THE WILD PARTY: Some novelty numbers, but the other Party’s better.
The epic poem The Wild Party is most famous for inspiring two musicals that appeared in the same millennial year, stealing or perhaps multiplying each other’s thunder. Joseph Moncure March’s 1926 exercise in steamy syncopation had been out of print for years when a copy was discovered by artist Art Spiegelman, who resurrected it in a 1994 edition illustrated with his woodcuts of March’s account of a hedonistic Prohibition-era bash awash in jealousy and bathtub gin. That in turn inspired both Michael John LaChiusa’s 2000 musical rendition, which got its local premiere from SpeakEasy Stage Company in 2002, and Andrew Lippa’s, which is now grinding its way across the New Repertory Theatre stage (at Arsenal Center for the Arts through May 20). Sad to say, LaChiusa’s is better — though Lippa wins points for novelty numbers. Moreover, on opening night, New Rep added to the show’s whiffs of Chicago and Cabaret one of 42nd Street, with understudy Aimee Doherty going on a chorus girl but coming back a star. Oops, she already was a star, as she proved in Lyric Stage Company’s recent production of LaChiusa’s See What I Wanna See.
But enough of LaChiusa. Composer/lyricist/librettist Lippa’s incarnation of The Wild Party, which won Outer Critics Circle and Drama Desk awards, also tells the downward-spiraling tale of platinum-blonde vaudeville dancer Queenie and her abusive boyfriend Burrs, a Pagliacci-like vaudeville clown, and the bohemian bash they throw for diversion and revenge. No sooner is the idea hatched than the towering brick and mirrored apartment of Janie E. Howland’s set, seemingly lit by glimmering upturned candles, starts to fill with Jazz Age sybarites. “Like birds of prey/’Round the hors d’œuvre tray” they flock, including hulking boxer Eddie and his diminutive girlfriend, Mae, Click-and-Clack gay musicians Oscar and Phil, inarticulate dancer Jackie, jailbait Nadine, and on-the-make lesbian Madelaine True. But the drawn-out, strident story revolves around the love-hate of Queenie and Burrs, which explodes into violence when good-time-girl Kate shows up with new guy Black, who locks eyes and then reproductive organs with Queenie, promising to treat her better than Burrs does.
Lippa’s score is introduced by a screaming horn, and there’s plenty of jazz influence, as well as Latin rhythms, dissonant Sondheim borrowings, the syncopated ebullience of Fats Waller, and a gospel rouser worthy of Nicely-Nicely Johnson. But it’s all so relentless, and the pop ballads, particularly for the allegedly hard-edged Queenie, are lugubrious. That doesn’t keep director Rick Lombardo’s ensemble (eventually shedding flapper accouterment for period underwear) from giving its all, both to the brassy musical numbers and to Kelli Edwards’s writhing, tumbling, circling choreography — which occasionally has the performers on their backs like upturned bugs with restless-leg syndrome.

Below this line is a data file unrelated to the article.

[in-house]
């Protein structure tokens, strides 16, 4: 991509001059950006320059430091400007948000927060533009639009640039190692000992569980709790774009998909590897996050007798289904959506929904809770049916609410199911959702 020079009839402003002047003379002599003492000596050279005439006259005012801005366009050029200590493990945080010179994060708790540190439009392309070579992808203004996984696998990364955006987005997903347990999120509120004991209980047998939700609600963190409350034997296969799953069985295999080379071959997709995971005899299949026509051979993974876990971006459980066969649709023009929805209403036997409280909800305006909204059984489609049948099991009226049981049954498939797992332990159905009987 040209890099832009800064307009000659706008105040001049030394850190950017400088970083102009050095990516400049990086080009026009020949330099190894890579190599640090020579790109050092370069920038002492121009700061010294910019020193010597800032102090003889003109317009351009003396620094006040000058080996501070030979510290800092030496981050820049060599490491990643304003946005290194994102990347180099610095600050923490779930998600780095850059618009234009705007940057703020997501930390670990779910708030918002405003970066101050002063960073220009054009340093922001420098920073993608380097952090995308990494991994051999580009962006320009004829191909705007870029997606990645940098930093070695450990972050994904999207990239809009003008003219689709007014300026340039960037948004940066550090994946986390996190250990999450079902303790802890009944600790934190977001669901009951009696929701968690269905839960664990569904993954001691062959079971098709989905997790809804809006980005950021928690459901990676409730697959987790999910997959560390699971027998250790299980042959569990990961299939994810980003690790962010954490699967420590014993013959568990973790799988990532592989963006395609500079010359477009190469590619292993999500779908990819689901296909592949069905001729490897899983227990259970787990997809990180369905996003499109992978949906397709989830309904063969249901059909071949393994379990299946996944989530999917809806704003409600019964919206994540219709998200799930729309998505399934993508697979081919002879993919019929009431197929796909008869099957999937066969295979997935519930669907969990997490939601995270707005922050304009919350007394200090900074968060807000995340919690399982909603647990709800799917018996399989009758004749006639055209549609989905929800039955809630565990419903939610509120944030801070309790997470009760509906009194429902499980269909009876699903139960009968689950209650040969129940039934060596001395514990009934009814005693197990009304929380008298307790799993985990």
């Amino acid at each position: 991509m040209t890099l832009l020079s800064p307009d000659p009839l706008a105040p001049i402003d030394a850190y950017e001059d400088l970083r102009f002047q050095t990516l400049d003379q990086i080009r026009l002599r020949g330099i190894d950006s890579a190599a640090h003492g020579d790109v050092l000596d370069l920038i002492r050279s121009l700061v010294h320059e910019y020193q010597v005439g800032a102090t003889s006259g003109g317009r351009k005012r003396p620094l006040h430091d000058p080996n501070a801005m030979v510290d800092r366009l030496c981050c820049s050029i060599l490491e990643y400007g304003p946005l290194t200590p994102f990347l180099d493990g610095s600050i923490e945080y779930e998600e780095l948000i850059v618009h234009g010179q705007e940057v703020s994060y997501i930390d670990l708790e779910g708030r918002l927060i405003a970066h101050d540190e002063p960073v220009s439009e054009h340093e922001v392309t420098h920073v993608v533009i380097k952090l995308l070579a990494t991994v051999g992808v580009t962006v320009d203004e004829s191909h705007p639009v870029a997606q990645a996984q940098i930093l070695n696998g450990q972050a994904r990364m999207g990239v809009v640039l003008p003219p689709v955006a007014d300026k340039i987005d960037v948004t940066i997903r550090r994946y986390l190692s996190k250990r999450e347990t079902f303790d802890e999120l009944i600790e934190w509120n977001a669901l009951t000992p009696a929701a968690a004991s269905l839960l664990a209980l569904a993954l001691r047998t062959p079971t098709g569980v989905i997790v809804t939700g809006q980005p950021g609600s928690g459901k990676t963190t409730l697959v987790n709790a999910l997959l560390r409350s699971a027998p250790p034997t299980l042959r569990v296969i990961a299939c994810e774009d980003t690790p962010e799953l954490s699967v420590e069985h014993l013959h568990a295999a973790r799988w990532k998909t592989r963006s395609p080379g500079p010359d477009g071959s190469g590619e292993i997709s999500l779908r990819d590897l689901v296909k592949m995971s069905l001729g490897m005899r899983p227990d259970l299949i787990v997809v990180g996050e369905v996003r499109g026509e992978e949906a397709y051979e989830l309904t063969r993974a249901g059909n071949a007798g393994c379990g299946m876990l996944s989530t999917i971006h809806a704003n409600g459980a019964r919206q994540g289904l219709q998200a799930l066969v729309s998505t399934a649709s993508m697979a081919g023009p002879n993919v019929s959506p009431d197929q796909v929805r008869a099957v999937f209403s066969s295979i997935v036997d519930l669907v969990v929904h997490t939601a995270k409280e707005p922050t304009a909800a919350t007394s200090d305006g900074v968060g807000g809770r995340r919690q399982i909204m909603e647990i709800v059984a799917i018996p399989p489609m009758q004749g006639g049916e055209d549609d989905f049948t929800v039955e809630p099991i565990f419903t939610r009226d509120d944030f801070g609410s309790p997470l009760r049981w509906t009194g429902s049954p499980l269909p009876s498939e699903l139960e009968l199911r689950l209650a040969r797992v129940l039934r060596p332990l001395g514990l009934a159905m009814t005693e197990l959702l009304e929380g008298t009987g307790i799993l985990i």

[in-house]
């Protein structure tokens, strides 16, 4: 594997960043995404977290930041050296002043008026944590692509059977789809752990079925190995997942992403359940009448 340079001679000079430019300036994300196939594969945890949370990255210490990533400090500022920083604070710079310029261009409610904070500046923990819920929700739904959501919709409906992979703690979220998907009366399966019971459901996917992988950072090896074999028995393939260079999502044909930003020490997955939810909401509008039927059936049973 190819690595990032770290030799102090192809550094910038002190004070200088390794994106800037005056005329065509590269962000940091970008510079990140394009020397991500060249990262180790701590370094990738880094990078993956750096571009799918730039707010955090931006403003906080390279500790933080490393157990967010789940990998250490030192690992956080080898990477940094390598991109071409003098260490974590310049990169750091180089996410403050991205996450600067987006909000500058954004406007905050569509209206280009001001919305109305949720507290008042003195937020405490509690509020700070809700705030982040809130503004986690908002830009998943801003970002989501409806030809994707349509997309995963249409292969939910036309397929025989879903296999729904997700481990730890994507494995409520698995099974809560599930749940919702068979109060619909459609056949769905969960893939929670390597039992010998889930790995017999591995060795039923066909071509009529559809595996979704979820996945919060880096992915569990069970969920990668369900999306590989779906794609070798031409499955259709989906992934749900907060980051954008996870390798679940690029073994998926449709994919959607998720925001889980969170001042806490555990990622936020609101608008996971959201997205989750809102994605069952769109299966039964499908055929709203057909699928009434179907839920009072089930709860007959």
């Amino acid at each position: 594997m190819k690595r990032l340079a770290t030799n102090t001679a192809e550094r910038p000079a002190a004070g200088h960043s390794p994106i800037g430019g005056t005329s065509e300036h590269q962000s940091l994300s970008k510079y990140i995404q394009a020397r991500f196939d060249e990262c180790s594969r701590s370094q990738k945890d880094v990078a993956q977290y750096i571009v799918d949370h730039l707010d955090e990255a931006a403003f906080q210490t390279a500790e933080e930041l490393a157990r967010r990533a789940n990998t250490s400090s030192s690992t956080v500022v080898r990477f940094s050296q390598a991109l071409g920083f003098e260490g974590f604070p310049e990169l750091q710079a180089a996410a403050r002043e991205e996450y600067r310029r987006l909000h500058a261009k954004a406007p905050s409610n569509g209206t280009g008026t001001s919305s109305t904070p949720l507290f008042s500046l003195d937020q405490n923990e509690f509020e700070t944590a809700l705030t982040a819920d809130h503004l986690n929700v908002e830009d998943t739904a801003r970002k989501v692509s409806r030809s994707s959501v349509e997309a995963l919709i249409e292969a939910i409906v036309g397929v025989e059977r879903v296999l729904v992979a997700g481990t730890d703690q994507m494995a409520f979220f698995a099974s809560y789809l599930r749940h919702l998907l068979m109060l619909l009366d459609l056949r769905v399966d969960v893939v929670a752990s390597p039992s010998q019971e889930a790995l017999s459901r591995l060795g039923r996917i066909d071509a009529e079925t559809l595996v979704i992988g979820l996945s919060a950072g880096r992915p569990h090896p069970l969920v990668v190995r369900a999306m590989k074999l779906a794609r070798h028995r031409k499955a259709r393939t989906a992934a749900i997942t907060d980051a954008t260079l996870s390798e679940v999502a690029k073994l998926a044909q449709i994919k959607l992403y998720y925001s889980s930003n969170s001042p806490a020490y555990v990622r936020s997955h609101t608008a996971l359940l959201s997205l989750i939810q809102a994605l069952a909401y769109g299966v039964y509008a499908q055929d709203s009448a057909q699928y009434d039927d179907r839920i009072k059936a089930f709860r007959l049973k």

Although Doherty, filling in for an ailing Marla Mindelle, brought a pretty soprano and a sad winsomeness to Queenie, the most forceful performance is by Todd Alan Johnson, an anguished if brute Burrs who gives a manic edge — and powerful pipes — to aggressive clown shtick that, when Burrs grows jealous of the African-American Black, turns racist. Maurice E. Parent sings well as Black but fails to exude the smolder that might pry Queenie from Burrs. Sarah Corey, as coke-snorting “life of the party” Kate, supplies a giddiness that’s refreshing in the face of this wild party’s collective, sexually frenzied desperation. But Leigh Barrett, as the wry lesbian, gets the spikiest, most Brechtian song, with by far the best lyrics: “An Old-Fashioned Love Story,” a comic anthem to “well-rendered, one-gendered” romance. She steals the show, of course. But wisely sensing there are better ones out there, she gives it back.
What is it with the faith of Mitt Romney that produces so many arty defectors, including not just South Park co-creator Trey Parker and playwright/filmmaker Neil LaBute but, now, excommunicated sixth-generation Utah Mormon and missionary Steven Fales? Fales, whose journey took him from a squeaky-clean believer’s adherence to the Church of Jesus Christ of Latter-Day Saints to drug-fueled New York hustling and beyond, tells his “true story” in Confessions of a Mormon Boy, which Boston Theatre Works brings to the BCA Plaza (through May 19). In the solo show, the clean-cut Fales, tossing off a few sweet songs, relates his story in a straightforward, ingenuous way that almost defies the term “show.”
Then again, this is a one-time aspiring chorus boy who knows that, however many times you thumb a well-worn Bible or crank up a voiceover of your innocent childhood self, it’s a good idea to take your clothes off — which the buff confessor does while shedding his Mormon uniform of white shirt and tie for the tight black jeans and open shirt of a well-remunerated Manhattan “escort.” Eventually he melds his disparate lives into that of a proud gay man, father of two, but not before being stretched on a rack of guilt and “reparative” quackery. Along the way, the church of his forefathers, having paid for counseling redolent of Freud and chest hair, convenes a kangaroo court to excommunicate “Brother Fales” for homosexuality, even though in its eyes homosexuality “does not exist.”